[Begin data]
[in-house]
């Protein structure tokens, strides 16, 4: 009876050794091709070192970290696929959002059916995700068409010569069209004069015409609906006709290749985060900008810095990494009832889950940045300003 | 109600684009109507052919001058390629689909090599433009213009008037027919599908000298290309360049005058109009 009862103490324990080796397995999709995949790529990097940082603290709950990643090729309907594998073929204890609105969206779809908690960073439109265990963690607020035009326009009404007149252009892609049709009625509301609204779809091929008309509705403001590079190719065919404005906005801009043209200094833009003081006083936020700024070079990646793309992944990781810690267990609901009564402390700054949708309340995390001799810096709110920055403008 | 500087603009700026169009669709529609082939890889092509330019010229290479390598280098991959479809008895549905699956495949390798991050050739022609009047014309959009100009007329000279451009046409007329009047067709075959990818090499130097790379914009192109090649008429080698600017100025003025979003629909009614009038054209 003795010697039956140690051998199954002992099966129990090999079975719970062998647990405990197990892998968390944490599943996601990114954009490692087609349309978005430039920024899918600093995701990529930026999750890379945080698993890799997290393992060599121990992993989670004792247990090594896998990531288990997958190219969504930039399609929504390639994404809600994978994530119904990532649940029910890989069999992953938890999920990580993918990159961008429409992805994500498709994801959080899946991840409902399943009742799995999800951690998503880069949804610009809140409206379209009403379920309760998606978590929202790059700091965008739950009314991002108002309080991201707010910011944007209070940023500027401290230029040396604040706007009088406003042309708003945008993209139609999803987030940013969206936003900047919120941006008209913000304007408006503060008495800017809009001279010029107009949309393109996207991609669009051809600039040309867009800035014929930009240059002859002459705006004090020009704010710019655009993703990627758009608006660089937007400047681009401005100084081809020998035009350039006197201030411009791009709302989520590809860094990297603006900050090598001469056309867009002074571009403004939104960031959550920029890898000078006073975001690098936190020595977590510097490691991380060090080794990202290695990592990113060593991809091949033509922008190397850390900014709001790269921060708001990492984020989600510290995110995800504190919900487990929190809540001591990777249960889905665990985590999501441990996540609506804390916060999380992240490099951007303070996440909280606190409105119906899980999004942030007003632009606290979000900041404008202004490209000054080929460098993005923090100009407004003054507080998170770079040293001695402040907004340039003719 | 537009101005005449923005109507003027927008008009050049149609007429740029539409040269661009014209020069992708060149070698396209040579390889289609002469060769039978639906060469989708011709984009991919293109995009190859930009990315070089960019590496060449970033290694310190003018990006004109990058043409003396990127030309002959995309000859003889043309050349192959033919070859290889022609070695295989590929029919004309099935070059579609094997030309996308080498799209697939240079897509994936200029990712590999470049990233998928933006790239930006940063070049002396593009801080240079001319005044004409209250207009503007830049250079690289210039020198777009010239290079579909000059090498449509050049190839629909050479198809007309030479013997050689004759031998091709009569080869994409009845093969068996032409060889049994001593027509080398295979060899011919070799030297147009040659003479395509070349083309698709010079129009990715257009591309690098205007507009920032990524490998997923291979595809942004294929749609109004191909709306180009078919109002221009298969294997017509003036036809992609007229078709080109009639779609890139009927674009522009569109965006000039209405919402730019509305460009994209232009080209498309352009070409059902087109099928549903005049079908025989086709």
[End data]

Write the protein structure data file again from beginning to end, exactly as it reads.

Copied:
[in-house]
């Protein structure tokens, strides 16, 4: 009876050794091709070192970290696929959002059916995700068409010569069209004069015409609906006709290749985060900008810095990494009832889950940045300003 | 109600684009109507052919001058390629689909090599433009213009008037027919599908000298290309360049005058109009 009862103490324990080796397995999709995949790529990097940082603290709950990643090729309907594998073929204890609105969206779809908690960073439109265990963690607020035009326009009404007149252009892609049709009625509301609204779809091929008309509705403001590079190719065919404005906005801009043209200094833009003081006083936020700024070079990646793309992944990781810690267990609901009564402390700054949708309340995390001799810096709110920055403008 | 500087603009700026169009669709529609082939890889092509330019010229290479390598280098991959479809008895549905699956495949390798991050050739022609009047014309959009100009007329000279451009046409007329009047067709075959990818090499130097790379914009192109090649008429080698600017100025003025979003629909009614009038054209 003795010697039956140690051998199954002992099966129990090999079975719970062998647990405990197990892998968390944490599943996601990114954009490692087609349309978005430039920024899918600093995701990529930026999750890379945080698993890799997290393992060599121990992993989670004792247990090594896998990531288990997958190219969504930039399609929504390639994404809600994978994530119904990532649940029910890989069999992953938890999920990580993918990159961008429409992805994500498709994801959080899946991840409902399943009742799995999800951690998503880069949804610009809140409206379209009403379920309760998606978590929202790059700091965008739950009314991002108002309080991201707010910011944007209070940023500027401290230029040396604040706007009088406003042309708003945008993209139609999803987030940013969206936003900047919120941006008209913000304007408006503060008495800017809009001279010029107009949309393109996207991609669009051809600039040309867009800035014929930009240059002859002459705006004090020009704010710019655009993703990627758009608006660089937007400047681009401005100084081809020998035009350039006197201030411009791009709302989520590809860094990297603006900050090598001469056309867009002074571009403004939104960031959550920029890898000078006073975001690098936190020595977590510097490691991380060090080794990202290695990592990113060593991809091949033509922008190397850390900014709001790269921060708001990492984020989600510290995110995800504190919900487990929190809540001591990777249960889905665990985590999501441990996540609506804390916060999380992240490099951007303070996440909280606190409105119906899980999004942030007003632009606290979000900041404008202004490209000054080929460098993005923090100009407004003054507080998170770079040293001695402040907004340039003719 | 537009101005005449923005109507003027927008008009050049149609007429740029539409040269661009014209020069992708060149070698396209040579390889289609002469060769039978639906060469989708011709984009991919293109995009190859930009990315070089960019590496060449970033290694310190003018990006004109990058043409003396990127030309002959995309000859003889043309050349192959033919070859290889022609070695295989590929029919004309099935070059579609094997030309996308080498799209697939240079897509994936200029990712590999470049990233998928933006790239930006940063070049002396593009801080240079001319005044004409209250207009503007830049250079690289210039020198777009010239290079579909000059090498449509050049190839629909050479198809007309030479013997050689004759031998091709009569080869994409009845093969068996032409060889049994001593027509080398295979060899011919070799030297147009040659003479395509070349083309698709010079129009990715257009591309690098205007507009920032990524490998997923291979595809942004294929749609109004191909709306180009078919109002221009298969294997017509003036036809992609007229078709080109009639779609890139009927674009522009569109965006000039209405919402730019509305460009994209232009080209498309352009070409059902087109099928549903005049079908025989086709």